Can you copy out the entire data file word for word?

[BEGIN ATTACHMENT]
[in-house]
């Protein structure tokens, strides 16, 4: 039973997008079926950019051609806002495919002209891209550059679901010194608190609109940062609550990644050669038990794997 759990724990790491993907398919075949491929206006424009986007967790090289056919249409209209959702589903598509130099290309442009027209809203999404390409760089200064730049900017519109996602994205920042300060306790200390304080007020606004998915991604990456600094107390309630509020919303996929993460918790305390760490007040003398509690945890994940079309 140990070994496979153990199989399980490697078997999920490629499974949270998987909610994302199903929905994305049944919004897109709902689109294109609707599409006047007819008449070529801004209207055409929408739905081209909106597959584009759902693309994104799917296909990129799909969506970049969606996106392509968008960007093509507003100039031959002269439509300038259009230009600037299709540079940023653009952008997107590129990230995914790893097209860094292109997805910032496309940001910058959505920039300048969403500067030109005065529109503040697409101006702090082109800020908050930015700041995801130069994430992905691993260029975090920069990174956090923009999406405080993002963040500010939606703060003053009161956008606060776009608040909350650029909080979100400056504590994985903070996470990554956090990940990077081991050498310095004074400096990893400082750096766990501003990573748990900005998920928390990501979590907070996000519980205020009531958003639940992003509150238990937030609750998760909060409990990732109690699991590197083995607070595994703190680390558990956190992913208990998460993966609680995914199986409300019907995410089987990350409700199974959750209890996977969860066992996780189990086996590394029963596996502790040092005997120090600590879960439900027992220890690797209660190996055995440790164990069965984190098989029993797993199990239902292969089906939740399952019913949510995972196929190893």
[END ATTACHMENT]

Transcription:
[in-house]
């Protein structure tokens, strides 16, 4: 039973997008079926950019051609806002495919002209891209550059679901010194608190609109940062609550990644050669038990794997 759990724990790491993907398919075949491929206006424009986007967790090289056919249409209209959702589903598509130099290309442009027209809203999404390409760089200064730049900017519109996602994205920042300060306790200390304080007020606004998915991604990456600094107390309630509020919303996929993460918790305390760490007040003398509690945890994940079309 140990070994496979153990199989399980490697078997999920490629499974949270998987909610994302199903929905994305049944919004897109709902689109294109609707599409006047007819008449070529801004209207055409929408739905081209909106597959584009759902693309994104799917296909990129799909969506970049969606996106392509968008960007093509507003100039031959002269439509300038259009230009600037299709540079940023653009952008997107590129990230995914790893097209860094292109997805910032496309940001910058959505920039300048969403500067030109005065529109503040697409101006702090082109800020908050930015700041995801130069994430992905691993260029975090920069990174956090923009999406405080993002963040500010939606703060003053009161956008606060776009608040909350650029909080979100400056504590994985903070996470990554956090990940990077081991050498310095004074400096990893400082750096766990501003990573748990900005998920928390990501979590907070996000519980205020009531958003639940992003509150238990937030609750998760909060409990990732109690699991590197083995607070595994703190680390558990956190992913208990998460993966609680995914199986409300019907995410089987990350409700199974959750209890996977969860066992996780189990086996590394029963596996502790040092005997120090600590879960439900027992220890690797209660190996055995440790164990069965984190098989029993797993199990239902292969089906939740399952019913949510995972196929190893």